The role of speech manifestations in the lateralization of temporal lobe seizures was reviewed at the Section of Epilepsy and Clinical Neurophysiology, Department of Neurology, Cleveland Clinic Foundation, Cleveland, OH by the review of videotapes of 100 complex seizures in 35 patients who underwent temporal lobectomy for intractable epilepsy. All patients had prolonged EEG video monitoring with scalp and subdural electrodes and their speech dominance was determined with an intracarotid amobarbital test. Speech manifestations were classified as vocalization, normal speech, or abnormal speech. Vocalizations of sound without speech quality occurred during the seizure in 48.5% of patients. Normal speech occurred ictally in 34% of patients. Abnormal speech (speech arrest, dysphasia, and dysarthria) occurred in 51% of patients either during the seizure or postictally. Only postictal dysphasia and ictal identifiable speech had significant lateralizing value: 92% of patients with postictal dysphasia had their seizures originating from the dominant temporal lobe, and 83% of those with ictal identifiable speech had seizures localized to the nondominant side. [1]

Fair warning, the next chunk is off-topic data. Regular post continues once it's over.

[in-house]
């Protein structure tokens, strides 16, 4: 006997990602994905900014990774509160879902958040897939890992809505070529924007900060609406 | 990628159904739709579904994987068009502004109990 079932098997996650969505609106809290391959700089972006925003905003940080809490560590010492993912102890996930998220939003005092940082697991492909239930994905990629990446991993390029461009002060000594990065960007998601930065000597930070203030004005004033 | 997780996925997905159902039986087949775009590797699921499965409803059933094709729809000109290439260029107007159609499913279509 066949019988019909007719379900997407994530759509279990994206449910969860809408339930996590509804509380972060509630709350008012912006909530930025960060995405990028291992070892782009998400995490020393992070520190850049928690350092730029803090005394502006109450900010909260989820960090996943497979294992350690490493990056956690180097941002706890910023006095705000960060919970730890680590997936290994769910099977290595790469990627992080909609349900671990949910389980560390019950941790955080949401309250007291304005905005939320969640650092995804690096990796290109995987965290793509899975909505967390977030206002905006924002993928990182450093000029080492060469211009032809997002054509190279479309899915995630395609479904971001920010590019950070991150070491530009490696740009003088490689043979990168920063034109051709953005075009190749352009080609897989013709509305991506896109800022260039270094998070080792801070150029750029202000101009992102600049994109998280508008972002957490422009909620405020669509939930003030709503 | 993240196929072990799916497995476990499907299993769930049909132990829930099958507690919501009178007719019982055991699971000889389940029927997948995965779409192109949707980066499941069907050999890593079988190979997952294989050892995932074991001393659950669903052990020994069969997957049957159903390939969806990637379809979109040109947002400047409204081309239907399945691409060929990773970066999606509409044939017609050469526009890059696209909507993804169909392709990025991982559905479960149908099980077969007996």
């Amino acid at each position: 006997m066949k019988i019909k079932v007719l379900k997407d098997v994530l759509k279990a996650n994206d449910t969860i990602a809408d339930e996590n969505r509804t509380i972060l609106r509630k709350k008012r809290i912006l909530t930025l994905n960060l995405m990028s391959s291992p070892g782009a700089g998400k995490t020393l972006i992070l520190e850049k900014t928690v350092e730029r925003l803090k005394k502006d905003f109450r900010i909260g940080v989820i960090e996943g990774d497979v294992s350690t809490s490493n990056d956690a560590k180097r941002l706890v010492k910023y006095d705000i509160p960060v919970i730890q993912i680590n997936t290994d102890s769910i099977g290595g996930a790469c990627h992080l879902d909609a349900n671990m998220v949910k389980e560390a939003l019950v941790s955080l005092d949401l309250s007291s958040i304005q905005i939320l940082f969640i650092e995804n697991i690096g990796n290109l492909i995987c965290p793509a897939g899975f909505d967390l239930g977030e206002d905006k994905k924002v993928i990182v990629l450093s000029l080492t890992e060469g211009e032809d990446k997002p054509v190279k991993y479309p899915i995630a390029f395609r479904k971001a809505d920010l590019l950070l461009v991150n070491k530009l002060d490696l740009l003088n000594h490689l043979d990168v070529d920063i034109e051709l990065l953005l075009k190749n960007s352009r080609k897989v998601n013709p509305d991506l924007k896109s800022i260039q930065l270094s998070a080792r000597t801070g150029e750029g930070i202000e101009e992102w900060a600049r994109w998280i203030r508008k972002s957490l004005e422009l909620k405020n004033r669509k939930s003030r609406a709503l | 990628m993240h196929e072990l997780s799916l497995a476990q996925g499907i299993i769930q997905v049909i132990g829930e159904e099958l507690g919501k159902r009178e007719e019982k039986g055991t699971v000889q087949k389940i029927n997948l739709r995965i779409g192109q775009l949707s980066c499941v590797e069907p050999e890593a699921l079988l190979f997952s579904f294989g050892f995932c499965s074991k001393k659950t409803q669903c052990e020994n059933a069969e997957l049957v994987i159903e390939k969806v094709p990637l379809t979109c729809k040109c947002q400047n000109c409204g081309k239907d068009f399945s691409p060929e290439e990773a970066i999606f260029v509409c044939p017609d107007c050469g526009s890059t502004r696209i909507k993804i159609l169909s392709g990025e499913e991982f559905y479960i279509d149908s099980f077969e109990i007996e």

COMMENT. This study shows that speech manifestations are common in complex partial seizures of temporal lobe origin and can help to lateralize the origin of the seizure. John Hughlings Jackson noted that seizures in the dominant hemisphere could result in speech abnormalities and Penfield found that electrical stimulation of the speech areas in the dominant hemisphere produced dysphasia whereas stimulation of the motor speech area of either hemisphere produced vocalization.